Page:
IT Friendliness

Increasingly, the IT systems and the BAS systems are sharing all or part of the network transport fabric. This brings up various issues related to coexistence:

  • BAS devices must not interfere with the IT system; for example:
    • Don’t introduce a rogue DHCP server
    • Avoid broadcast storms
    • Conform to local policies for network address and name space management
  • IT management needs to be made aware of BAS network. Increasingly, a tightly-managed corporate network will:

    • Block access to equipment they don’t recognize/approve
    • Block traffic they don’t understand (i.e. strange protocols)
  • Tightly managed networks will want BAS devices to report status & be controlled by their network management tools
  • Don't introduce security vulnerabilities on either the BAS or the IT network. E.g.:

    • MIT doesn’t want (unauthorized) students experimenting with the building controls
    • The Pentagon doesn’t want anyone seeing their occupancy sensor data

There are really two paths that one can take to achieving the required co-existence with IT networks:

  • Educate IT personnel about BAS and extend their management tools to understand BAS protocols.
    • It seems unlikely that a significant fraction of corporate IT administrators are going to take time out for BACnet training
    • Even if the IT administrators were to understand BACnet as it exists today, it is not clear that they would be much happier about accepting BAS devices on their networks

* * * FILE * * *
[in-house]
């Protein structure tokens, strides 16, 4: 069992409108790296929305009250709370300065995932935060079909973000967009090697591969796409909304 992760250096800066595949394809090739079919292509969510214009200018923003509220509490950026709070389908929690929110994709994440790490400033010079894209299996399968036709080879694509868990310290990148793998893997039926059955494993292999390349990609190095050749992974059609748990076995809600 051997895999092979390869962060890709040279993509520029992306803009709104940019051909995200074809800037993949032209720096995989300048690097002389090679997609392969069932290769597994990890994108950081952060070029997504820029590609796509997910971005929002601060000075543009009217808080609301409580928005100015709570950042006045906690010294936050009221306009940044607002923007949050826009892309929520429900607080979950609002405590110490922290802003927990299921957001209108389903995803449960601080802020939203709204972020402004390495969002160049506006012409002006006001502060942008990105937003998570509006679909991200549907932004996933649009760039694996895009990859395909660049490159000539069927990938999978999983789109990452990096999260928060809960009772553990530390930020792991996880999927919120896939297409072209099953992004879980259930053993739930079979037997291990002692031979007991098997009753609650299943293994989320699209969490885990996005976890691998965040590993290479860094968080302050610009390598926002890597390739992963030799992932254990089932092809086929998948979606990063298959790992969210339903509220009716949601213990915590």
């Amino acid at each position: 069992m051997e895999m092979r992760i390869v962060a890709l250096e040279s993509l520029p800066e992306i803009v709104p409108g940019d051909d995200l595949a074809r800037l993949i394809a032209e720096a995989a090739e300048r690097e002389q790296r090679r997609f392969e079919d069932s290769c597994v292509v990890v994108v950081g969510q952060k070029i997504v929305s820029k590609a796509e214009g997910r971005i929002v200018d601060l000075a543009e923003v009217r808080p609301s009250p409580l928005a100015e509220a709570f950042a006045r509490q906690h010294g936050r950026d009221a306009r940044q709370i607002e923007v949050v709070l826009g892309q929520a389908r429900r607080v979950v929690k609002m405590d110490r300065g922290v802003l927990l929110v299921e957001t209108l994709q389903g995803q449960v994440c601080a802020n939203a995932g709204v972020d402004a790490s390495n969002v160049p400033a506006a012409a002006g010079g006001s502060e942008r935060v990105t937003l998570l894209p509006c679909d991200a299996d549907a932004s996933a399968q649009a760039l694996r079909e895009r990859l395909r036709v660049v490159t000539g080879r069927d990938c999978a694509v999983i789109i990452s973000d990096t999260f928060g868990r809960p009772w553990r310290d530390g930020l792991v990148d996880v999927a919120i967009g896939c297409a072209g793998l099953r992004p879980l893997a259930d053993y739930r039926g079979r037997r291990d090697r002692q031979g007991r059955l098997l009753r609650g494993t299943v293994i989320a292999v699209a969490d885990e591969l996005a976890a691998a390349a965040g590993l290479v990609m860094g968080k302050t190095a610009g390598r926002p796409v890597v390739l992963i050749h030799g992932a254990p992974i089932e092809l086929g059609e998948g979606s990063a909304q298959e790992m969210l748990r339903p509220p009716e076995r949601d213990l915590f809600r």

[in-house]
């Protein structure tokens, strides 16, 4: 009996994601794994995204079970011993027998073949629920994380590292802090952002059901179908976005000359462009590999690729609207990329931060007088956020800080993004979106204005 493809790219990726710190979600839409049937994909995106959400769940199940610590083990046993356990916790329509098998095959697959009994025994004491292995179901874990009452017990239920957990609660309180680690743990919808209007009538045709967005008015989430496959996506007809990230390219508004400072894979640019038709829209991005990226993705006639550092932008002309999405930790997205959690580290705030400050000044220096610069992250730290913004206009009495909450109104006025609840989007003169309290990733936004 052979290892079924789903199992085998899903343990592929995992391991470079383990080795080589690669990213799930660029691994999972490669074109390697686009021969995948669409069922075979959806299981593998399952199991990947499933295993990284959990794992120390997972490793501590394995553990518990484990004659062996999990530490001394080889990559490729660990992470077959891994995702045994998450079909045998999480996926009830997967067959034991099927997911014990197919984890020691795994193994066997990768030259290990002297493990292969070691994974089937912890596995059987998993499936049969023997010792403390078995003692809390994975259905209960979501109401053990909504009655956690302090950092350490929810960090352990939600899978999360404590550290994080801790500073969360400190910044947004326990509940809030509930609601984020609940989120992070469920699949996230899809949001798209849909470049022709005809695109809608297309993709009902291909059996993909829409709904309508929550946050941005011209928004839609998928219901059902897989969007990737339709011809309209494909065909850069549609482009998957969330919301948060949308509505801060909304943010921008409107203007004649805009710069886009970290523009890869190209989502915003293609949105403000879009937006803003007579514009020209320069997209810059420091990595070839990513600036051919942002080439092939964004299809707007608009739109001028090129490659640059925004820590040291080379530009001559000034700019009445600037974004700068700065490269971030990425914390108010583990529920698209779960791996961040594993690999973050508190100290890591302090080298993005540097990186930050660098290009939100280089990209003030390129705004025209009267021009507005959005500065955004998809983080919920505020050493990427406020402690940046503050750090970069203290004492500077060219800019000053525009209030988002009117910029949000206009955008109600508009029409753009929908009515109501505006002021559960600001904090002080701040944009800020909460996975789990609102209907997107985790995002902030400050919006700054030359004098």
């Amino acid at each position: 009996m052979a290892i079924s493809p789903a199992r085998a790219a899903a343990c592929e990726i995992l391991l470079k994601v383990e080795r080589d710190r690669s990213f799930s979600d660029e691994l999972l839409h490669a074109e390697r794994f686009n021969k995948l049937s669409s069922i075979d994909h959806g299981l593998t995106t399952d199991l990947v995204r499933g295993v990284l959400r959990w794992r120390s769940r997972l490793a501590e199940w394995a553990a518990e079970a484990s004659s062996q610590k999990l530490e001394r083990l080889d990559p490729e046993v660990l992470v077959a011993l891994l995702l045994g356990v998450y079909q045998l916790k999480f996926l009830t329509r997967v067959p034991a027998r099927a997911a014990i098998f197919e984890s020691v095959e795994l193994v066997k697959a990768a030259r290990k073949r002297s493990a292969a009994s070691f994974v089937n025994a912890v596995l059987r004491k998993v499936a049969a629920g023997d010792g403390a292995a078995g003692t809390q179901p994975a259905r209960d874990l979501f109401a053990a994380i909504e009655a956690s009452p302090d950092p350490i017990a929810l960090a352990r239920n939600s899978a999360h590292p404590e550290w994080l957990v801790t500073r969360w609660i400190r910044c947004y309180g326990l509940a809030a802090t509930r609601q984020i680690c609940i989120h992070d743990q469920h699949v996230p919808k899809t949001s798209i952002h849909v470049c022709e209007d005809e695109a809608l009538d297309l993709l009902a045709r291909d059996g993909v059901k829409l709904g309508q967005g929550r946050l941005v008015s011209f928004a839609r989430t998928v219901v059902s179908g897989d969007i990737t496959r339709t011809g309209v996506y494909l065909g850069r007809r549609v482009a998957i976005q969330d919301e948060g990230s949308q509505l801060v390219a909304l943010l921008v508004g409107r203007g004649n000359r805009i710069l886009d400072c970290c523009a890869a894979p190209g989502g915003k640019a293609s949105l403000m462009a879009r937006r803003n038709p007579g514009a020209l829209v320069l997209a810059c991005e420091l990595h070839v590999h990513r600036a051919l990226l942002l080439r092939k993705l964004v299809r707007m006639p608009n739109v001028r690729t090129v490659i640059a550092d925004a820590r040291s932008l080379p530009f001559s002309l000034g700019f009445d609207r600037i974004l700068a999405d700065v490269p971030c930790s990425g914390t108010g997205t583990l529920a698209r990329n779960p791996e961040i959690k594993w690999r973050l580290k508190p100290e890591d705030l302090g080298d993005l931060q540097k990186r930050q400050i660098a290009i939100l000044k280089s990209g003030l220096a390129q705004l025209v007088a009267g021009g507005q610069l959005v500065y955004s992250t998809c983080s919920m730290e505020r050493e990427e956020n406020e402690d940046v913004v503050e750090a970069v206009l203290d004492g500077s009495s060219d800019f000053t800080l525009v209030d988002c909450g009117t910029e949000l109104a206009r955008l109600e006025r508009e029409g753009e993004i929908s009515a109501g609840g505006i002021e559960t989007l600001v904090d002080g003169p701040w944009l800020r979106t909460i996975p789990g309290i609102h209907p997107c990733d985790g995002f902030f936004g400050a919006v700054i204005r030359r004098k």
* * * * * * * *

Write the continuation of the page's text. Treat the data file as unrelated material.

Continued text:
• Have BAS protocols and products do things that are more similar/familiar to IT personnel and that work with their management tools
    • This seems to be a better direction for the future.

What BACnet products that use IT-friendly protocols might look like:

  • Use standard IT protocols at layers 1-6
    • E.g. ARP, IPv4/IPv6, ICMP, UDP, TCP, DHCP, TLS/SSL
  • Support standard IT management protocols

    • I.e. SNMP (create MIBs for the transport-related functions of BAS products)
  • Compatibility with IT security infrastructure

    • Network Access Control
    • Encrypted traffic (e.g. use TLS)
    • Authentication (e.g. Kerberos/Active Directory/LDAP)

-- JimButler - 2010-05-07

Mike Newman: Cornell is moving to segregated VLANs and using temporary VPN servers to isolate commissioned BACnet devices from those being installed and not yet commissioned. This was because some BACnet equipment was interfering with other (properly configured!) BACnet devices. Cornell's procedure for checking out new BACnet devices prior to connecting them to the campus backbone is detailed here.

At MIT, packets from the building control systems are transported across the university network, but only within VPNs between segments (otherwise, it is expected students would hack the building control equipment!).

Further discussion at 11 May 2010 Germantown meeting:

Would small networks (typical "7-11" -- or maybe mom & pop store) need to be "secure". Dave asserts that this is too much for the mom & pop store. CBF counter argument -- a few years ago your typical WiFI network wasn't secure, but now nearly everyone accepts that these networks must all be secure. The design of BACnet IT should make security easy enough that the HVAC/networking contractor at the mom & pop store could (should) enable security by default.

Topic revision: r5 - 2010-05-12 - 21:03:30 - JimButler
 
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